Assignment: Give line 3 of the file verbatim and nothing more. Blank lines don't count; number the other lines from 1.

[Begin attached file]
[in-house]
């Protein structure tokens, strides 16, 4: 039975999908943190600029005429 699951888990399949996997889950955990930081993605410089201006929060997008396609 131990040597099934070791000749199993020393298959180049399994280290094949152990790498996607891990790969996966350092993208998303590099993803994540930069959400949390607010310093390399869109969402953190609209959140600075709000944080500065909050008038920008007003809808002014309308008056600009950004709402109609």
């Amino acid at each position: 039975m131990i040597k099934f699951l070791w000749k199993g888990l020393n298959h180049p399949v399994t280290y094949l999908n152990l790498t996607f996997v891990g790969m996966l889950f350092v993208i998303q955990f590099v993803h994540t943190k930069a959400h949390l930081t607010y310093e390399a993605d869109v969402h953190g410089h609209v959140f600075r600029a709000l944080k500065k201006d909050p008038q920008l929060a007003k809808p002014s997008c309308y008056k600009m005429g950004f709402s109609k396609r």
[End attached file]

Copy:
């Amino acid at each position: 039975m131990i040597k099934f699951l070791w000749k199993g888990l020393n298959h180049p399949v399994t280290y094949l999908n152990l790498t996607f996997v891990g790969m996966l889950f350092v993208i998303q955990f590099v993803h994540t943190k930069a959400h949390l930081t607010y310093e390399a993605d869109v969402h953190g410089h609209v959140f600075r600029a709000l944080k500065k201006d909050p008038q920008l929060a007003k809808p002014s997008c309308y008056k600009m005429g950004f709402s109609k396609r």